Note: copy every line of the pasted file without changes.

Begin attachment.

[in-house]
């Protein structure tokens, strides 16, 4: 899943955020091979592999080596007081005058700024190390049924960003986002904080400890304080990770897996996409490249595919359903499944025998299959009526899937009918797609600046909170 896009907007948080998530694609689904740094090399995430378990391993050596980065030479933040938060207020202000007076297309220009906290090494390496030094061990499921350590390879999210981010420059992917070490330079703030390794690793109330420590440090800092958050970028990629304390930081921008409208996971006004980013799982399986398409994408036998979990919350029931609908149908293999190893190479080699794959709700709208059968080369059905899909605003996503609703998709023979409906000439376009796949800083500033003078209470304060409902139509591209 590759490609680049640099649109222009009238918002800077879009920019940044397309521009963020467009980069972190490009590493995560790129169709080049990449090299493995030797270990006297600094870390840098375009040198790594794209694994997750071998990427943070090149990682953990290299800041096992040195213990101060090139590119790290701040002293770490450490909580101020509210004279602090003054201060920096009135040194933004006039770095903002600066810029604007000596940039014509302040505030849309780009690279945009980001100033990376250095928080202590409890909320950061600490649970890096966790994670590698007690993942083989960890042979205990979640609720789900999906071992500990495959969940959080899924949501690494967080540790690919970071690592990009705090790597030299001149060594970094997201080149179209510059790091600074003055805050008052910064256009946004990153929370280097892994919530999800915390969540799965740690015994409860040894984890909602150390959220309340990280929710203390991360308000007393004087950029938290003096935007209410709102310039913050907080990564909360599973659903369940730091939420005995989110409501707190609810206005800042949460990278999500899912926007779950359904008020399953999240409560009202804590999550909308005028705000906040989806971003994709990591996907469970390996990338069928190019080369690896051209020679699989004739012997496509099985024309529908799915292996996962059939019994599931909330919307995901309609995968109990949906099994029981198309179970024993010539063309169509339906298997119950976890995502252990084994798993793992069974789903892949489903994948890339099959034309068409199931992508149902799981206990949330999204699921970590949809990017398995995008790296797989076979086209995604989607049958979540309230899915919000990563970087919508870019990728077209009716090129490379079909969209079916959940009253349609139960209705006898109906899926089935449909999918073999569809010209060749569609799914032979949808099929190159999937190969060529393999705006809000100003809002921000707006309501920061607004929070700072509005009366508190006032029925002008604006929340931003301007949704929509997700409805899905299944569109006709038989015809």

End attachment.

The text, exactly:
[in-house]
């Protein structure tokens, strides 16, 4: 899943955020091979592999080596007081005058700024190390049924960003986002904080400890304080990770897996996409490249595919359903499944025998299959009526899937009918797609600046909170 896009907007948080998530694609689904740094090399995430378990391993050596980065030479933040938060207020202000007076297309220009906290090494390496030094061990499921350590390879999210981010420059992917070490330079703030390794690793109330420590440090800092958050970028990629304390930081921008409208996971006004980013799982399986398409994408036998979990919350029931609908149908293999190893190479080699794959709700709208059968080369059905899909605003996503609703998709023979409906000439376009796949800083500033003078209470304060409902139509591209 590759490609680049640099649109222009009238918002800077879009920019940044397309521009963020467009980069972190490009590493995560790129169709080049990449090299493995030797270990006297600094870390840098375009040198790594794209694994997750071998990427943070090149990682953990290299800041096992040195213990101060090139590119790290701040002293770490450490909580101020509210004279602090003054201060920096009135040194933004006039770095903002600066810029604007000596940039014509302040505030849309780009690279945009980001100033990376250095928080202590409890909320950061600490649970890096966790994670590698007690993942083989960890042979205990979640609720789900999906071992500990495959969940959080899924949501690494967080540790690919970071690592990009705090790597030299001149060594970094997201080149179209510059790091600074003055805050008052910064256009946004990153929370280097892994919530999800915390969540799965740690015994409860040894984890909602150390959220309340990280929710203390991360308000007393004087950029938290003096935007209410709102310039913050907080990564909360599973659903369940730091939420005995989110409501707190609810206005800042949460990278999500899912926007779950359904008020399953999240409560009202804590999550909308005028705000906040989806971003994709990591996907469970390996990338069928190019080369690896051209020679699989004739012997496509099985024309529908799915292996996962059939019994599931909330919307995901309609995968109990949906099994029981198309179970024993010539063309169509339906298997119950976890995502252990084994798993793992069974789903892949489903994948890339099959034309068409199931992508149902799981206990949330999204699921970590949809990017398995995008790296797989076979086209995604989607049958979540309230899915919000990563970087919508870019990728077209009716090129490379079909969209079916959940009253349609139960209705006898109906899926089935449909999918073999569809010209060749569609799914032979949808099929190159999937190969060529393999705006809000100003809002921000707006309501920061607004929070700072509005009366508190006032029925002008604006929340931003301007949704929509997700409805899905299944569109006709038989015809």